For many people, riding a motorcycle is more than just a hobby, it’s a way of life. When motorcyclists utilize safe riding practices, they dramatically reduce their risk of serious injury and death. But the fact is, motorcycle riding is a risky business. Without the enclosed protection of a car or truck, motorcyclists are significantly more vulnerable to injury in an accident. Motorcycles are also much less stable than their four-wheeled counterparts. Adult riders assume these risks every day, but what about children? Is it unsafe, or even irresponsible to ride with a child? According to experts, it depends. Contact a Boston Motorcycle Accident Lawyer Today.
Studies show that about 60 percent of riders with injuries that require hospitalization are under the age of 16. This means that – at least in most cases – they were passengers on motorcycles operated by adults. Although it is not possible to eliminate the risk of injuries, there are steps you can take to ride safely, and responsibly, with your child in tow.
Safety Tips for Riding with a Child in Tow
- Children should always wear a properly fitted helmet. Serious head injuries, including traumatic brain injuries (TBI), are the greatest risk child and adult riders face when on a motorcycle. TBI can result in permanent disability and can severely impact a child’s development, social skills, and life expectancy. A well-fitted helmet reduces the risk of TBI and should be worn by all riders at all times.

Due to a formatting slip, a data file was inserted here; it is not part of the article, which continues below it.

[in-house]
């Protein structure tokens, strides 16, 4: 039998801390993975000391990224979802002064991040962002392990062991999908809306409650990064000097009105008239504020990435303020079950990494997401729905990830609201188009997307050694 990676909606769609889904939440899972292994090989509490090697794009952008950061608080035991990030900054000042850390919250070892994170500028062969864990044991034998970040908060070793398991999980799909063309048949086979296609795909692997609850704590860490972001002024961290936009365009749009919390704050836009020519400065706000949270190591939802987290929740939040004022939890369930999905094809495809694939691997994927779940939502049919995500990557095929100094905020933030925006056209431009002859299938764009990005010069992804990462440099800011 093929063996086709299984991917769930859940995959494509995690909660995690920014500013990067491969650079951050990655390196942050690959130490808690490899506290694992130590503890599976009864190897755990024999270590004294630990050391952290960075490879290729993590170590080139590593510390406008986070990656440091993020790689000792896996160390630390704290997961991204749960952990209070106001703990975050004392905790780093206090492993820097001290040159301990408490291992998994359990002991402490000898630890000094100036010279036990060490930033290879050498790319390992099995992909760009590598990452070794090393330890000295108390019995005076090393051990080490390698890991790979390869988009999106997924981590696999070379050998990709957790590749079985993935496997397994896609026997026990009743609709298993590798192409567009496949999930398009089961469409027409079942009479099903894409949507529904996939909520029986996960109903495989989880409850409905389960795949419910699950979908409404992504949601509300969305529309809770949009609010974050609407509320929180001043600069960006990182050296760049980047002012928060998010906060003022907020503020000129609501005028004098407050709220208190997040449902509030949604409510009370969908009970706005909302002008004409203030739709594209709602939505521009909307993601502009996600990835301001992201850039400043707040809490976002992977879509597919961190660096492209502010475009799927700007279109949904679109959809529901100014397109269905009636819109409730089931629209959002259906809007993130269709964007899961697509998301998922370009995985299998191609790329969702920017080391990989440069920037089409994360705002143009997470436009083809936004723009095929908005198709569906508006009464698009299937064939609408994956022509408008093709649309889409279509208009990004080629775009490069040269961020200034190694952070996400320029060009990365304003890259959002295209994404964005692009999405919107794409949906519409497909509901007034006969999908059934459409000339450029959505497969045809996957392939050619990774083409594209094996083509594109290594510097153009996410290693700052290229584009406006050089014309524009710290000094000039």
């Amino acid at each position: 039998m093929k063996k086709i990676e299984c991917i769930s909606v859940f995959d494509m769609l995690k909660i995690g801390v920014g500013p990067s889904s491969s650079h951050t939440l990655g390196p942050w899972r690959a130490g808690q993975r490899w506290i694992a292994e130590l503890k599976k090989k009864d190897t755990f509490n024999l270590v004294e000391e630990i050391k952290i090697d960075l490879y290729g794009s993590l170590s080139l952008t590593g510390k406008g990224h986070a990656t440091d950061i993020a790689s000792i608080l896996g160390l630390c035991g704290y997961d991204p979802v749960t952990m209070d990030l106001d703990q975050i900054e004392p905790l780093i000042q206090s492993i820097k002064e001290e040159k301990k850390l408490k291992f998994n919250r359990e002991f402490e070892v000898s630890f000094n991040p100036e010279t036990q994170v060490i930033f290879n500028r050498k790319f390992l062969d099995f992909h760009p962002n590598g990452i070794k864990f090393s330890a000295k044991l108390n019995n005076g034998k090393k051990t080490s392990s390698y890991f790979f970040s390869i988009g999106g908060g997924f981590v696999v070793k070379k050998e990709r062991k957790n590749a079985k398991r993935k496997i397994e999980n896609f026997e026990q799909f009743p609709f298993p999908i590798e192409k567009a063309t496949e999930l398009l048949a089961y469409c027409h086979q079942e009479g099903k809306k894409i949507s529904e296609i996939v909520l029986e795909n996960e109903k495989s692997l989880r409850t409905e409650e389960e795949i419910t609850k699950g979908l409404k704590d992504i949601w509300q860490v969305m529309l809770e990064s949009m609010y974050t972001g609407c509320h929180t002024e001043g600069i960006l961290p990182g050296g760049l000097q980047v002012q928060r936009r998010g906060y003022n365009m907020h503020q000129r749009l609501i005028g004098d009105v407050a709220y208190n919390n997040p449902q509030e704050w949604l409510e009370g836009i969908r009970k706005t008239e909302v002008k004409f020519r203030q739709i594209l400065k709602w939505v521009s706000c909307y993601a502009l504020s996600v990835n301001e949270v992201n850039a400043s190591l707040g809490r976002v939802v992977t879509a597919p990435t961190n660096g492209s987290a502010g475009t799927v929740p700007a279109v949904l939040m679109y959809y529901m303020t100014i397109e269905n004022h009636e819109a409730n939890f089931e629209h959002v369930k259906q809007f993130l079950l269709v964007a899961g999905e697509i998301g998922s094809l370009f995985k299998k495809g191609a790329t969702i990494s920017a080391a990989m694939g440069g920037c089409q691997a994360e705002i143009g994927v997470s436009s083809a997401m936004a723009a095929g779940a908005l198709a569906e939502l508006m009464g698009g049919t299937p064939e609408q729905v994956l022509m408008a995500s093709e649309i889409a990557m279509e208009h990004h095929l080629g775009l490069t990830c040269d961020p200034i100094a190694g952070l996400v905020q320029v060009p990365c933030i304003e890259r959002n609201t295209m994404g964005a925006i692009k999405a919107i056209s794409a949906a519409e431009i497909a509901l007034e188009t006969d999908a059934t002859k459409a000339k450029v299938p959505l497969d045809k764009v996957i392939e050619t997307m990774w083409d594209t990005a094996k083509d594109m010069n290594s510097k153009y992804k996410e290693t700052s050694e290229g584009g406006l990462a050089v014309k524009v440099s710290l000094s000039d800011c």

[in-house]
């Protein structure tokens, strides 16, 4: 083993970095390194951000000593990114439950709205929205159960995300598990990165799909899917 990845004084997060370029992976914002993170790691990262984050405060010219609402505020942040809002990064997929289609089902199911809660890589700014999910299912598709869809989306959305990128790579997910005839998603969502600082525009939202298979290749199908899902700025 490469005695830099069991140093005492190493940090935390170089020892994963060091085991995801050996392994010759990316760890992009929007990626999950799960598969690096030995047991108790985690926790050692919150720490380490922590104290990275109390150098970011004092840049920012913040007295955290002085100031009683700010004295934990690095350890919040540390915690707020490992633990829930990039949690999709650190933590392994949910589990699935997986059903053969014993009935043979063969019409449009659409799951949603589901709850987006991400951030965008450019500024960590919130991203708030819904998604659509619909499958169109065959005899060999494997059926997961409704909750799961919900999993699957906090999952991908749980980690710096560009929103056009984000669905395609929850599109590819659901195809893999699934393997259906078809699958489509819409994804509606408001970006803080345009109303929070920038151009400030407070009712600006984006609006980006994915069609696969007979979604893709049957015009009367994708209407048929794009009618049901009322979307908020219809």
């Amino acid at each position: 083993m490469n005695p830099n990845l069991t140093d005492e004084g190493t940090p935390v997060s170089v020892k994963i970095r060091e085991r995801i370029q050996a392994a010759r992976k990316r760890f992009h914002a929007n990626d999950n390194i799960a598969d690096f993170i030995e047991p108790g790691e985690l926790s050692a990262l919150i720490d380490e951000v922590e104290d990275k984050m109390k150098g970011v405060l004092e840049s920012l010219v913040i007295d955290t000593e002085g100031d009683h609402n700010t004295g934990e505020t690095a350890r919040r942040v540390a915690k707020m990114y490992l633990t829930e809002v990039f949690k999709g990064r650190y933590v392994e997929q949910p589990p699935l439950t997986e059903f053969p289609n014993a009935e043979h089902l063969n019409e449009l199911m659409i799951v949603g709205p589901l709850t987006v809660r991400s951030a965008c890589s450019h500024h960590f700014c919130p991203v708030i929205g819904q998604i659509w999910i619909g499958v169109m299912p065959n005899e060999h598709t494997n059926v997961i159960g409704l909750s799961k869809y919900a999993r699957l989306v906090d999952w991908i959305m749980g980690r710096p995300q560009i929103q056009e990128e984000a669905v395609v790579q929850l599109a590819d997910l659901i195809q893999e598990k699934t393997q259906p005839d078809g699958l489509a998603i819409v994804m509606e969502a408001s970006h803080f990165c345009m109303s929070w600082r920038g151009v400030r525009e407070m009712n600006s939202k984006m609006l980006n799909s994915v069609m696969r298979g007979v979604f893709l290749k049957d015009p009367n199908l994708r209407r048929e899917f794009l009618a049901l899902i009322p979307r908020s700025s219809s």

- The proper safety gear can be the difference between life and death when it comes to child passengers. Protective clothing can protect against cuts and lacerations. Even better, a harness or belt helps to keep the child safely on the bike. It’s safer for children to ride behind the adult, but there is still a risk of falling. A harness or belt prevents a child from falling off the back of a bike.
- Never ride with a child in front of you. This makes it challenging to control the bike, and it is actually easier for a child to fall off the front of the bike than the back.
- Education is crucial, for both you and your child. Any child that rides on a motorcycle should first be taught the basics of motorcycle safety. These lessons include how to get on and off a motorcycle, how to ride as a passenger, and how to adjust the helmet.
- Always drive defensively and never drive distracted. Do not assume that other motorists can see you. The small size of a motorcycle makes it “disappear” easily behind other vehicles. Obey traffic signs and follow all traffic rules.